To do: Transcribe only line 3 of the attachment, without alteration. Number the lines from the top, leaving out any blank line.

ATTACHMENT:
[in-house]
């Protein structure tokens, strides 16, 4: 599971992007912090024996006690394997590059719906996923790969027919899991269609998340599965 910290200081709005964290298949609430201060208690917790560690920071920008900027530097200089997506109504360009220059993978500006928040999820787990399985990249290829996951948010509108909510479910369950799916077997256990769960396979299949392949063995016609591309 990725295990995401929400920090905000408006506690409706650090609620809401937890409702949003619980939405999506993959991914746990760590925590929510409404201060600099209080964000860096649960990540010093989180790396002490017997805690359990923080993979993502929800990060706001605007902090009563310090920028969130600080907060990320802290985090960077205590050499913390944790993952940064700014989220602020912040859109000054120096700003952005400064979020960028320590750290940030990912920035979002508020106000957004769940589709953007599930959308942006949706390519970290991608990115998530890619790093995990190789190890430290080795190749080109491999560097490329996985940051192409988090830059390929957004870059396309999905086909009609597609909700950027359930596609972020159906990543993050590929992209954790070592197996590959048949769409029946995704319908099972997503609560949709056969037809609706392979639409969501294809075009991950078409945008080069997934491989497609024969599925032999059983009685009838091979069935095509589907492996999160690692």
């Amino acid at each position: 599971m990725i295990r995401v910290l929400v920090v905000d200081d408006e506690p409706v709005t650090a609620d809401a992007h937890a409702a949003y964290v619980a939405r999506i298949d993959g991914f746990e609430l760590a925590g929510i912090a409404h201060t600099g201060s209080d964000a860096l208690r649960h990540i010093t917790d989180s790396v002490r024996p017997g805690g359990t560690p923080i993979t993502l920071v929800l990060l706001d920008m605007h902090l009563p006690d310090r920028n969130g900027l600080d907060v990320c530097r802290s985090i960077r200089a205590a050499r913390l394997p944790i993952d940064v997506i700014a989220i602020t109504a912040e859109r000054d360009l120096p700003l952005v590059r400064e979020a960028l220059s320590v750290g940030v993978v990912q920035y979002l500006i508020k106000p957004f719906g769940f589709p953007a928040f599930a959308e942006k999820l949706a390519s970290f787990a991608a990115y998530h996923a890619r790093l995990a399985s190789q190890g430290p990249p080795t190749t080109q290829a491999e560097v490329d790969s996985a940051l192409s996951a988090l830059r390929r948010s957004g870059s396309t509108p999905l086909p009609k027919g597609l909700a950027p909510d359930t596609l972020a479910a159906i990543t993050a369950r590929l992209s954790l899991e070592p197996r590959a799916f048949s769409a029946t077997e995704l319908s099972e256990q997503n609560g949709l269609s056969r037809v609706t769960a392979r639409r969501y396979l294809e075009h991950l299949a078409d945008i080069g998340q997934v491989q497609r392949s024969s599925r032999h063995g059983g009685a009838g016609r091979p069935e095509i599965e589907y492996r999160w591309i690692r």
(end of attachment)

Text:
């Amino acid at each position: 599971m990725i295990r995401v910290l929400v920090v905000d200081d408006e506690p409706v709005t650090a609620d809401a992007h937890a409702a949003y964290v619980a939405r999506i298949d993959g991914f746990e609430l760590a925590g929510i912090a409404h201060t600099g201060s209080d964000a860096l208690r649960h990540i010093t917790d989180s790396v002490r024996p017997g805690g359990t560690p923080i993979t993502l920071v929800l990060l706001d920008m605007h902090l009563p006690d310090r920028n969130g900027l600080d907060v990320c530097r802290s985090i960077r200089a205590a050499r913390l394997p944790i993952d940064v997506i700014a989220i602020t109504a912040e859109r000054d360009l120096p700003l952005v590059r400064e979020a960028l220059s320590v750290g940030v993978v990912q920035y979002l500006i508020k106000p957004f719906g769940f589709p953007a928040f599930a959308e942006k999820l949706a390519s970290f787990a991608a990115y998530h996923a890619r790093l995990a399985s190789q190890g430290p990249p080795t190749t080109q290829a491999e560097v490329d790969s996985a940051l192409s996951a988090l830059r390929r948010s957004g870059s396309t509108p999905l086909p009609k027919g597609l909700a950027p909510d359930t596609l972020a479910a159906i990543t993050a369950r590929l992209s954790l899991e070592p197996r590959a799916f048949s769409a029946t077997e995704l319908s099972e256990q997503n609560g949709l269609s056969r037809v609706t769960a392979r639409r969501y396979l294809e075009h991950l299949a078409d945008i080069g998340q997934v491989q497609r392949s024969s599925r032999h063995g059983g009685a009838g016609r091979p069935e095509i599965e589907y492996r999160w591309i690692r």